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1 Physical and Chemical Changes Pure Substances Mixtures States of Matter.

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1 1 Physical and Chemical Changes Pure Substances Mixtures States of Matter

2 2 Everything that has mass and volume is called matter.

3 3 All matter, regardless of state, undergoes physical and chemical changes.

4 4

5 5 when the substance changes state but does not change its chemical composition. For example: water freezing into ice, cutting a piece of wood into smaller pieces, etc. The form or appearance has changed, but the properties of that substance are the same (i.e. it has the same melting point, boiling point, chemical composition, etc.)

6 6 u Melting point u Boiling point u Color u State of matter u Density u Electrical conductivity u Solubility u Adsorption to a surface u Hardness

7 7 when a substance changes into something new. This occurs due to heating, chemical reaction, etc. Many common signs of a chemical change can be seen (bubbles forming, mass changed, color, precipitate. etc).

8 8 u Reaction with acids u Reaction with bases (alkalis) u Reaction with oxygen (combustion) u Ability to act as oxidizing agent u Ability to act as reducing agent u Reaction with other elements

9 9 u Physical properties are those that we can determine without changing the identity of the substance we are studying.

10 10 u The physical properties of sodium metal can be observed or measured. It is a soft, lustrous, silver-colored metal with a relatively low melting point and low density. u Hardness, color, melting point and density are all physical properties.

11 11 u Chemical properties describe the way a substance can change or react to form other substances. These properties, then, must be determined using a process that changes the identity of the substance of interest.

12 12 u One of the chemical properties of alkali metals such as sodium and potassium is that they react with water. To determine this, we would have to combine an alkali metal with water and observe what happens. u In other words, we have to define chemical properties of a substance by the chemical changes it undergoes.

13 13

14 14 u Fixed composition u Cannot be separated into simpler substances by physical methods (physical changes) u Can only be changed in identity and properties by chemical methods u Properties do not vary

15 15 Compounds u Can be decomposed into simpler substances by chemical changes, always in a definite ratio Elements u Cannot be decomposed into simpler substances by chemical changes

16 16 Mixtures are two or more substances that are NOT chemically combined. Mixtures do not:  Have constant boiling points  Have constant melting points

17 17 u Variable composition u Components retain their characteristic properties u May be separated into pure substances by physical methods u Mixtures of different compositions may have widely different properties

18 18 Homogenous mixtures look the same throughout but can be separated by physical means (dissolution, centrifuge, gravimetric filtering, etc.). Examples: milk, yogurt

19 19 u Have the same composition throughout u Components are indistinguishable u May or may not scatter light Examples: milk, yogurt, etc.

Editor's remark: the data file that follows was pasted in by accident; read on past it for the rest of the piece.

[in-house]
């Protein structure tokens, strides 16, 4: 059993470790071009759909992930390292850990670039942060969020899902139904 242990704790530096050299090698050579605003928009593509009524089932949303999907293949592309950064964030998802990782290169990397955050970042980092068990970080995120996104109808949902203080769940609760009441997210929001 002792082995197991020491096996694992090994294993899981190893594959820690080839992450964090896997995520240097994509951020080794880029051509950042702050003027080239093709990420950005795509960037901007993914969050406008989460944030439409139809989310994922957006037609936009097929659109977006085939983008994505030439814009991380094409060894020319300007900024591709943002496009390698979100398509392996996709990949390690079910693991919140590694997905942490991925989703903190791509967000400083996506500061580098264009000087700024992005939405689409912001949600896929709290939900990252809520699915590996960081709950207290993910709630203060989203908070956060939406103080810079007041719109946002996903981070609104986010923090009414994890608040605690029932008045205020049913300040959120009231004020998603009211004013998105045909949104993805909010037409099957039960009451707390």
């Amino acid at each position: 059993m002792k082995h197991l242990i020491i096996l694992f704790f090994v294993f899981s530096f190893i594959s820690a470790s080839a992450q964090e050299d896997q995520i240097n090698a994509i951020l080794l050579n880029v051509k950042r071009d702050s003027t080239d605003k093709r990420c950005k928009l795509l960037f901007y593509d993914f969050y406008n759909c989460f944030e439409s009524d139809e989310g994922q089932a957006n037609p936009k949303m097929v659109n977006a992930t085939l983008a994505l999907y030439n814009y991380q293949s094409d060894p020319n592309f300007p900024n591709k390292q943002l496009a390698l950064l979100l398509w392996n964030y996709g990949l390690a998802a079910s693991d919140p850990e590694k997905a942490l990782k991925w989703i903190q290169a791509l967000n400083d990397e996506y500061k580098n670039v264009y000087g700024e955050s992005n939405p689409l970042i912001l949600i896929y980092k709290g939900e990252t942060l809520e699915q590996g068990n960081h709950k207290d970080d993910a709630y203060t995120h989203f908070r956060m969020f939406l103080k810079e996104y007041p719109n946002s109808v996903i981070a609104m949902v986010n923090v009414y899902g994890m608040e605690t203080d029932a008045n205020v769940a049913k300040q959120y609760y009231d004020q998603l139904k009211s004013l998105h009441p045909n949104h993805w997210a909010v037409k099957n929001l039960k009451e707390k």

20 20 Solutions are homogenous mixtures that do not scatter light. These mixtures are created when something is completely dissolved in pure water. Therefore, they are easily separated by distillation or evaporation. Examples: sugar water, salt water

21 21 Heterogeneous mixtures are composed of large pieces that are easily separated by physical means (ie. density, polarity, metallic properties).

22 22 u Do not have same composition throughout u Components are distinguishable Examples: fruit salad, vegetable soup, etc.

23 23 Colloids are solutions. They can be described as a substance trapped inside another substance. They can be identified by their characteristic scattering of light. For example: air trapped inside the fat molecules in whipped cream.

24 24 Solids Liquids Gases Plasma

25 25

26 26 Have a definite shape Have a definite volume Molecules are held close together and there is very little movement between them.

27 27 Have an indefinite shape Have a definite volume Atoms and molecules have more space between them than a solid does, but less than a gas (ie. It is more “fluid”.)

28 28 Have an indefinite shape Have an indefinite volume Molecules are moving in random patterns with varying amounts of distance between the particles.

29 29 Is this a physical change or a chemical change? Can you find more than one physical or chemical change in the pictures?

30 30 Is this a solid, a liquid, or a gas? Can you find more than one type of matter in any of the pictures?

31 31 At 100°C, water becomes water vapor, a gas. Molecules can move randomly over large distances. Below 0°C, water solidifies to become ice. In the solid state, water molecules are held together in a rigid structure. Between 0°C and 100 °C, water is a liquid. In the liquid state, water molecules are close together, but can move about freely.

32 32 Changing states requires energy in either the form of heat. Changing states may also be due to the change in pressure in a system. Heat of formation, H f. Heat of vaporization, H v

33 33 Plasma is by far the most common form of matter. Plasma in the stars and in the tenuous space between them makes up over 99% of the visible universe and perhaps most of that which is not visible.

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